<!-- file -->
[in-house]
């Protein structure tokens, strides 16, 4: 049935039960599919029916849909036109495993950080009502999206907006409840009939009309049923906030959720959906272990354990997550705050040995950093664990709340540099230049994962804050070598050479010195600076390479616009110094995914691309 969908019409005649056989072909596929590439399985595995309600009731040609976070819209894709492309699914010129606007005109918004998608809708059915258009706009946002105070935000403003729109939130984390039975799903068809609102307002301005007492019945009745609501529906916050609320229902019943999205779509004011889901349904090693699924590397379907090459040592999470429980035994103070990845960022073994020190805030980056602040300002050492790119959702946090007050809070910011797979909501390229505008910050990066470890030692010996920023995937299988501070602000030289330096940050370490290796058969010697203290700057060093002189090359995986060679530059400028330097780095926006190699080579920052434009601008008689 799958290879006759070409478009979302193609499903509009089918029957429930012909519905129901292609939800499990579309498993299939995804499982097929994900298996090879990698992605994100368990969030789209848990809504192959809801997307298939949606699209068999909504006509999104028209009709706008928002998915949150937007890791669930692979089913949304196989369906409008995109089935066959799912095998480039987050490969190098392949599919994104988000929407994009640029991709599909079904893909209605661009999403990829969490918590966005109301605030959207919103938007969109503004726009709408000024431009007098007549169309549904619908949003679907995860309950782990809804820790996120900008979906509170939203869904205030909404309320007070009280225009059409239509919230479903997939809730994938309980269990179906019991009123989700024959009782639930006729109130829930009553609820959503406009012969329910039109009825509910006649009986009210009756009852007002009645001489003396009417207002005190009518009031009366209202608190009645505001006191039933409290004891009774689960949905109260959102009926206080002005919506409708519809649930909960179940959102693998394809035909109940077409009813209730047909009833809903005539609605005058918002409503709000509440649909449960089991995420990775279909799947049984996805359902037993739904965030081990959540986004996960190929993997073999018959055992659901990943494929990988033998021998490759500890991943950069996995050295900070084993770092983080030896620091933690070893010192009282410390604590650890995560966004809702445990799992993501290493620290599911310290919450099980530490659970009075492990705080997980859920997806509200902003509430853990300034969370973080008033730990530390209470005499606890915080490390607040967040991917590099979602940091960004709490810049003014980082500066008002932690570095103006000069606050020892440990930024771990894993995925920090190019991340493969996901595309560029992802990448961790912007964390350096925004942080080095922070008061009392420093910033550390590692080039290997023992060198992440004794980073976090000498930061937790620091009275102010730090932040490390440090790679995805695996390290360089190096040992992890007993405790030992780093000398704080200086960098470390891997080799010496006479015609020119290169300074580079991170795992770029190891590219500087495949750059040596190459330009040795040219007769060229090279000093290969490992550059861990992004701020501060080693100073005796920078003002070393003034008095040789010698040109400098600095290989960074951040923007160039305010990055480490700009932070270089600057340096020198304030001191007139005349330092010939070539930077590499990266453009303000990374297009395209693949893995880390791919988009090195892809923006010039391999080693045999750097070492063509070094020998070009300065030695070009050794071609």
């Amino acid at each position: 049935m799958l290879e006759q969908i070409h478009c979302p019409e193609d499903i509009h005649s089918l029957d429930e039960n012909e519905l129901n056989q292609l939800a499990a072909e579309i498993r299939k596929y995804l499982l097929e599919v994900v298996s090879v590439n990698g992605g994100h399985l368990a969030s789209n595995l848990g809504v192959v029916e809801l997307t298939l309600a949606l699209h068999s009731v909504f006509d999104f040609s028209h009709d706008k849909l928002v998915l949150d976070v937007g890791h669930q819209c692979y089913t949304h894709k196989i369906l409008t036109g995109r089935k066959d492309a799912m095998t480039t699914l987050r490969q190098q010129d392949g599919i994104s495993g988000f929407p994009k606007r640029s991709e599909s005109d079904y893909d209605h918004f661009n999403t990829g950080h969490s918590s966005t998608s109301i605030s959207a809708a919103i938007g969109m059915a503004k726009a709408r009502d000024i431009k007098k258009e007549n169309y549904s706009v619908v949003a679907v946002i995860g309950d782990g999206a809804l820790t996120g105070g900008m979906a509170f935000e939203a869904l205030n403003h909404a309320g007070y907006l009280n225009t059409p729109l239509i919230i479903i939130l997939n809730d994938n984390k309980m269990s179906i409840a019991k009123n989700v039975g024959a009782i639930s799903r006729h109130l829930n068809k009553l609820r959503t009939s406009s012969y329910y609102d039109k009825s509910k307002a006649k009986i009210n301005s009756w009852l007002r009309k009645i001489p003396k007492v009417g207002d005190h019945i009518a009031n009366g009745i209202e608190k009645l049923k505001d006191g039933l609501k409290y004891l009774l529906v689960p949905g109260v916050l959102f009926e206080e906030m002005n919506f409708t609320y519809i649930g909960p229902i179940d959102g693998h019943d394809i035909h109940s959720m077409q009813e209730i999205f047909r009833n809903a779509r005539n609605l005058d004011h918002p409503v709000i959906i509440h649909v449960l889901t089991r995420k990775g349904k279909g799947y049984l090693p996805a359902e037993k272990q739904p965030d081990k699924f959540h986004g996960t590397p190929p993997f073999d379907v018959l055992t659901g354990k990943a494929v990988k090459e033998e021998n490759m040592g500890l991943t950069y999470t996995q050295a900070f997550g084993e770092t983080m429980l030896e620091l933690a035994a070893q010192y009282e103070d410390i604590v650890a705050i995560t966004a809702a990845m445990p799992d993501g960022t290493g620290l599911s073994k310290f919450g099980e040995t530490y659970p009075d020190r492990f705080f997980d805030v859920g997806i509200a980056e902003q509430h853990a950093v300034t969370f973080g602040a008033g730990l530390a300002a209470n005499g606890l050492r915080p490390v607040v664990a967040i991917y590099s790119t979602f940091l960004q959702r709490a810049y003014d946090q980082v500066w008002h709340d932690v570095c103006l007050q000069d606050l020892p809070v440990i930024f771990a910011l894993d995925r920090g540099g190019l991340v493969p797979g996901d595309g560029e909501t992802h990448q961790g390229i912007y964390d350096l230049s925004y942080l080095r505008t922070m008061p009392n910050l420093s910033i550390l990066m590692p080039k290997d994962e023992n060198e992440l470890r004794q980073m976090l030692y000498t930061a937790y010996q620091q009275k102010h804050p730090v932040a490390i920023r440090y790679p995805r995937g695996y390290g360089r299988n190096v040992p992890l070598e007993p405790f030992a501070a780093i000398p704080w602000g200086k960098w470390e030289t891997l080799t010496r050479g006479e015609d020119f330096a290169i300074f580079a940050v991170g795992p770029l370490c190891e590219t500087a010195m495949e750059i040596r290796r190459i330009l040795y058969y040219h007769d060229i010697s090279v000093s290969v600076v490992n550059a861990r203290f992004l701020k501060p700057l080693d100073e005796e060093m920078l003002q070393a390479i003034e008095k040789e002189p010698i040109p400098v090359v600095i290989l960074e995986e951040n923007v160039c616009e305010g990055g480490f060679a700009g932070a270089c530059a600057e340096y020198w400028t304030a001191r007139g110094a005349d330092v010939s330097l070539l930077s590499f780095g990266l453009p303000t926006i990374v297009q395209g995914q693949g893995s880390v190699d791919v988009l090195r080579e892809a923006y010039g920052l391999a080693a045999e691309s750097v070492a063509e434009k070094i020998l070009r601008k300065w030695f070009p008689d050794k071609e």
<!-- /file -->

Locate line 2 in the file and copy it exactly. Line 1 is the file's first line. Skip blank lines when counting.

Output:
């Protein structure tokens, strides 16, 4: 049935039960599919029916849909036109495993950080009502999206907006409840009939009309049923906030959720959906272990354990997550705050040995950093664990709340540099230049994962804050070598050479010195600076390479616009110094995914691309 969908019409005649056989072909596929590439399985595995309600009731040609976070819209894709492309699914010129606007005109918004998608809708059915258009706009946002105070935000403003729109939130984390039975799903068809609102307002301005007492019945009745609501529906916050609320229902019943999205779509004011889901349904090693699924590397379907090459040592999470429980035994103070990845960022073994020190805030980056602040300002050492790119959702946090007050809070910011797979909501390229505008910050990066470890030692010996920023995937299988501070602000030289330096940050370490290796058969010697203290700057060093002189090359995986060679530059400028330097780095926006190699080579920052434009601008008689 799958290879006759070409478009979302193609499903509009089918029957429930012909519905129901292609939800499990579309498993299939995804499982097929994900298996090879990698992605994100368990969030789209848990809504192959809801997307298939949606699209068999909504006509999104028209009709706008928002998915949150937007890791669930692979089913949304196989369906409008995109089935066959799912095998480039987050490969190098392949599919994104988000929407994009640029991709599909079904893909209605661009999403990829969490918590966005109301605030959207919103938007969109503004726009709408000024431009007098007549169309549904619908949003679907995860309950782990809804820790996120900008979906509170939203869904205030909404309320007070009280225009059409239509919230479903997939809730994938309980269990179906019991009123989700024959009782639930006729109130829930009553609820959503406009012969329910039109009825509910006649009986009210009756009852007002009645001489003396009417207002005190009518009031009366209202608190009645505001006191039933409290004891009774689960949905109260959102009926206080002005919506409708519809649930909960179940959102693998394809035909109940077409009813209730047909009833809903005539609605005058918002409503709000509440649909449960089991995420990775279909799947049984996805359902037993739904965030081990959540986004996960190929993997073999018959055992659901990943494929990988033998021998490759500890991943950069996995050295900070084993770092983080030896620091933690070893010192009282410390604590650890995560966004809702445990799992993501290493620290599911310290919450099980530490659970009075492990705080997980859920997806509200902003509430853990300034969370973080008033730990530390209470005499606890915080490390607040967040991917590099979602940091960004709490810049003014980082500066008002932690570095103006000069606050020892440990930024771990894993995925920090190019991340493969996901595309560029992802990448961790912007964390350096925004942080080095922070008061009392420093910033550390590692080039290997023992060198992440004794980073976090000498930061937790620091009275102010730090932040490390440090790679995805695996390290360089190096040992992890007993405790030992780093000398704080200086960098470390891997080799010496006479015609020119290169300074580079991170795992770029190891590219500087495949750059040596190459330009040795040219007769060229090279000093290969490992550059861990992004701020501060080693100073005796920078003002070393003034008095040789010698040109400098600095290989960074951040923007160039305010990055480490700009932070270089600057340096020198304030001191007139005349330092010939070539930077590499990266453009303000990374297009395209693949893995880390791919988009090195892809923006010039391999080693045999750097070492063509070094020998070009300065030695070009050794071609």